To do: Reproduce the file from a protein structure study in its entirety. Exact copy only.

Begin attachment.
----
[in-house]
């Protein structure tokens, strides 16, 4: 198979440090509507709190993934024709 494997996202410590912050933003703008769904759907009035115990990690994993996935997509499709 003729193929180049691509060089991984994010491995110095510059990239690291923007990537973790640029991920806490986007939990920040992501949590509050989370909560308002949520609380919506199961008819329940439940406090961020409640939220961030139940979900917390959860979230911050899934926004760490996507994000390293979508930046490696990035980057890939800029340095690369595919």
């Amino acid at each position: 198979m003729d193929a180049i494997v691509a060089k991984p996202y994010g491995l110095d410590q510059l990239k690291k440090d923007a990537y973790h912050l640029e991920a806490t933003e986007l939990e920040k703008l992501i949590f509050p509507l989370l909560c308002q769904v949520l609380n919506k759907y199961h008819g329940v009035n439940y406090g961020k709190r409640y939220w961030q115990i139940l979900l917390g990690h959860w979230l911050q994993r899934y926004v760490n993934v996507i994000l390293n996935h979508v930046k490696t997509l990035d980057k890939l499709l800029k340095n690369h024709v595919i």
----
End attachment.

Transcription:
[in-house]
């Protein structure tokens, strides 16, 4: 198979440090509507709190993934024709 494997996202410590912050933003703008769904759907009035115990990690994993996935997509499709 003729193929180049691509060089991984994010491995110095510059990239690291923007990537973790640029991920806490986007939990920040992501949590509050989370909560308002949520609380919506199961008819329940439940406090961020409640939220961030139940979900917390959860979230911050899934926004760490996507994000390293979508930046490696990035980057890939800029340095690369595919």
């Amino acid at each position: 198979m003729d193929a180049i494997v691509a060089k991984p996202y994010g491995l110095d410590q510059l990239k690291k440090d923007a990537y973790h912050l640029e991920a806490t933003e986007l939990e920040k703008l992501i949590f509050p509507l989370l909560c308002q769904v949520l609380n919506k759907y199961h008819g329940v009035n439940y406090g961020k709190r409640y939220w961030q115990i139940l979900l917390g990690h959860w979230l911050q994993r899934y926004v760490n993934v996507i994000l390293n996935h979508v930046k490696t997509l990035d980057k890939l499709l800029k340095n690369h024709v595919i």